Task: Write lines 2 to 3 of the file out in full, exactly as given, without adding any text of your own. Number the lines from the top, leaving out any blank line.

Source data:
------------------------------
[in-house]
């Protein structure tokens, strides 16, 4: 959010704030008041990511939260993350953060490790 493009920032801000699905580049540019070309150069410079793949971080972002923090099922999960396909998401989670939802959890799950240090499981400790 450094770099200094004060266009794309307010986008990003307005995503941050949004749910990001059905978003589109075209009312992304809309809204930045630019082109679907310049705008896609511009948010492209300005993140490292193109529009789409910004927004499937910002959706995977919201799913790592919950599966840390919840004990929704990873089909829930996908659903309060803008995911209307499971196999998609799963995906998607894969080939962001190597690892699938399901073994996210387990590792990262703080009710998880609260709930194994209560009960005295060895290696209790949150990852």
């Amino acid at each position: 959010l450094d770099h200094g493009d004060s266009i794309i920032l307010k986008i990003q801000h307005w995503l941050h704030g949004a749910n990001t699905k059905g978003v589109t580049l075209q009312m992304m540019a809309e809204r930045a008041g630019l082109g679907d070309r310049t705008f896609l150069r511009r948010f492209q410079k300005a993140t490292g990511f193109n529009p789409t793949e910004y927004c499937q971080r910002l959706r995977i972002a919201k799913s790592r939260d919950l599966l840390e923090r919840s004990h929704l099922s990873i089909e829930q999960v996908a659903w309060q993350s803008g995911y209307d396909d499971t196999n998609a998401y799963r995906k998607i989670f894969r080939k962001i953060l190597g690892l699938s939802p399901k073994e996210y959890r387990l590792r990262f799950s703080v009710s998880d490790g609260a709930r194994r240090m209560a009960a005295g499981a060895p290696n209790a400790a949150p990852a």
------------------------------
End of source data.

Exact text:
């Protein structure tokens, strides 16, 4: 959010704030008041990511939260993350953060490790 493009920032801000699905580049540019070309150069410079793949971080972002923090099922999960396909998401989670939802959890799950240090499981400790 450094770099200094004060266009794309307010986008990003307005995503941050949004749910990001059905978003589109075209009312992304809309809204930045630019082109679907310049705008896609511009948010492209300005993140490292193109529009789409910004927004499937910002959706995977919201799913790592919950599966840390919840004990929704990873089909829930996908659903309060803008995911209307499971196999998609799963995906998607894969080939962001190597690892699938399901073994996210387990590792990262703080009710998880609260709930194994209560009960005295060895290696209790949150990852």
């Amino acid at each position: 959010l450094d770099h200094g493009d004060s266009i794309i920032l307010k986008i990003q801000h307005w995503l941050h704030g949004a749910n990001t699905k059905g978003v589109t580049l075209q009312m992304m540019a809309e809204r930045a008041g630019l082109g679907d070309r310049t705008f896609l150069r511009r948010f492209q410079k300005a993140t490292g990511f193109n529009p789409t793949e910004y927004c499937q971080r910002l959706r995977i972002a919201k799913s790592r939260d919950l599966l840390e923090r919840s004990h929704l099922s990873i089909e829930q999960v996908a659903w309060q993350s803008g995911y209307d396909d499971t196999n998609a998401y799963r995906k998607i989670f894969r080939k962001i953060l190597g690892l699938s939802p399901k073994e996210y959890r387990l590792r990262f799950s703080v009710s998880d490790g609260a709930r194994r240090m209560a009960a005295g499981a060895p290696n209790a400790a949150p990852a």